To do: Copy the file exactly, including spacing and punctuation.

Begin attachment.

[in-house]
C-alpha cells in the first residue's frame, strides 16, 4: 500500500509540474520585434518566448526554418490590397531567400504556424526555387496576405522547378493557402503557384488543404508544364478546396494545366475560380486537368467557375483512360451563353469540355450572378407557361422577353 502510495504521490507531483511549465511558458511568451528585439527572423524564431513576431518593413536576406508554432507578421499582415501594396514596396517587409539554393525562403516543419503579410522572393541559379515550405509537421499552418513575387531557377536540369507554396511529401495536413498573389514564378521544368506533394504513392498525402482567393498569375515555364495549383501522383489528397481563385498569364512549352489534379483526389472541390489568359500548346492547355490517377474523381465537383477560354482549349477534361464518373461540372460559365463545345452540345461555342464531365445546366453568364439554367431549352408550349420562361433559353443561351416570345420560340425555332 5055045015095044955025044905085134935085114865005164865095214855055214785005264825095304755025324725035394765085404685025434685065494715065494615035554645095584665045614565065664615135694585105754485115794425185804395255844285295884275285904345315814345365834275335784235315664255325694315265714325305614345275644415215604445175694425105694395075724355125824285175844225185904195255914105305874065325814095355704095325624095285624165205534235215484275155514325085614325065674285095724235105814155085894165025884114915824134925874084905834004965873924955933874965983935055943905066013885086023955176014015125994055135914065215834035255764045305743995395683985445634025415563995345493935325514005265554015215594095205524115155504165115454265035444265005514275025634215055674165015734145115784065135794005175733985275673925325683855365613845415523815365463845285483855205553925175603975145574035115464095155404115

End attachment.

[in-house]
C-alpha cells in the first residue's frame, strides 16, 4: 500500500509540474520585434518566448526554418490590397531567400504556424526555387496576405522547378493557402503557384488543404508544364478546396494545366475560380486537368467557375483512360451563353469540355450572378407557361422577353 502510495504521490507531483511549465511558458511568451528585439527572423524564431513576431518593413536576406508554432507578421499582415501594396514596396517587409539554393525562403516543419503579410522572393541559379515550405509537421499552418513575387531557377536540369507554396511529401495536413498573389514564378521544368506533394504513392498525402482567393498569375515555364495549383501522383489528397481563385498569364512549352489534379483526389472541390489568359500548346492547355490517377474523381465537383477560354482549349477534361464518373461540372460559365463545345452540345461555342464531365445546366453568364439554367431549352408550349420562361433559353443561351416570345420560340425555332 5055045015095044955025044905085134935085114865005164865095214855055214785005264825095304755025324725035394765085404685025434685065494715065494615035554645095584665045614565065664615135694585105754485115794425185804395255844285295884275285904345315814345365834275335784235315664255325694315265714325305614345275644415215604445175694425105694395075724355125824285175844225185904195255914105305874065325814095355704095325624095285624165205534235215484275155514325085614325065674285095724235105814155085894165025884114915824134925874084905834004965873924955933874965983935055943905066013885086023955176014015125994055135914065215834035255764045305743995395683985445634025415563995345493935325514005265554015215594095205524115155504165115454265035444265005514275025634215055674165015734145115784065135794005175733985275673925325683855365613845415523815365463845285483855205553925175603975145574035115464095155404115